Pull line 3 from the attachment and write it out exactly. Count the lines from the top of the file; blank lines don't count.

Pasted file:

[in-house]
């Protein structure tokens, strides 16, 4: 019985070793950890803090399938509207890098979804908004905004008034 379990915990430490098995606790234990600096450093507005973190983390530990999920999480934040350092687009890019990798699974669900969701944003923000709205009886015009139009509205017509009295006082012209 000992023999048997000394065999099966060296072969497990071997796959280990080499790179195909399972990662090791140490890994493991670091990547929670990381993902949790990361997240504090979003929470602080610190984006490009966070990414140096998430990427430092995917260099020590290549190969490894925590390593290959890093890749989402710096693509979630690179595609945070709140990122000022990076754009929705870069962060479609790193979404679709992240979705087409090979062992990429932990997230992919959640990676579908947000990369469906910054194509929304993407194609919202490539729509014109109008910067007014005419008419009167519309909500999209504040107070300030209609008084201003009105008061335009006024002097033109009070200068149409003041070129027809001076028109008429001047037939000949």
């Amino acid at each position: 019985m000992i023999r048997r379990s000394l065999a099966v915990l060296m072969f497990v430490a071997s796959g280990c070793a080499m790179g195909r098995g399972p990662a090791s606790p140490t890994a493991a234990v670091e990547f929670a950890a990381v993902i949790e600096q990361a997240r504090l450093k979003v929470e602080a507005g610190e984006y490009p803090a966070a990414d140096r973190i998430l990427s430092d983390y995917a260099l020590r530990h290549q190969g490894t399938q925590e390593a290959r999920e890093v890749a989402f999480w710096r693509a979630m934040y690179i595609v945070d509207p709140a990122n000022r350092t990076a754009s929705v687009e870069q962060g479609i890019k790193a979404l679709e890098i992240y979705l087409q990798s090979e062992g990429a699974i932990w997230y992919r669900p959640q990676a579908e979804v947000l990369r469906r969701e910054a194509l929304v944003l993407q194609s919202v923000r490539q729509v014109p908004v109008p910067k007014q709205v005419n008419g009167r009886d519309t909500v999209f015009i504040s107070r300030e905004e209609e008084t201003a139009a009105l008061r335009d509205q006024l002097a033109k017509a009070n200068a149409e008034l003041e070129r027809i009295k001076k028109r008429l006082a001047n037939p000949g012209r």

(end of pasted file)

């Amino acid at each position: 019985m000992i023999r048997r379990s000394l065999a099966v915990l060296m072969f497990v430490a071997s796959g280990c070793a080499m790179g195909r098995g399972p990662a090791s606790p140490t890994a493991a234990v670091e990547f929670a950890a990381v993902i949790e600096q990361a997240r504090l450093k979003v929470e602080a507005g610190e984006y490009p803090a966070a990414d140096r973190i998430l990427s430092d983390y995917a260099l020590r530990h290549q190969g490894t399938q925590e390593a290959r999920e890093v890749a989402f999480w710096r693509a979630m934040y690179i595609v945070d509207p709140a990122n000022r350092t990076a754009s929705v687009e870069q962060g479609i890019k790193a979404l679709e890098i992240y979705l087409q990798s090979e062992g990429a699974i932990w997230y992919r669900p959640q990676a579908e979804v947000l990369r469906r969701e910054a194509l929304v944003l993407q194609s919202v923000r490539q729509v014109p908004v109008p910067k007014q709205v005419n008419g009167r009886d519309t909500v999209f015009i504040s107070r300030e905004e209609e008084t201003a139009a009105l008061r335009d509205q006024l002097a033109k017509a009070n200068a149409e008034l003041e070129r027809i009295k001076k028109r008429l006082a001047n037939p000949g012209r």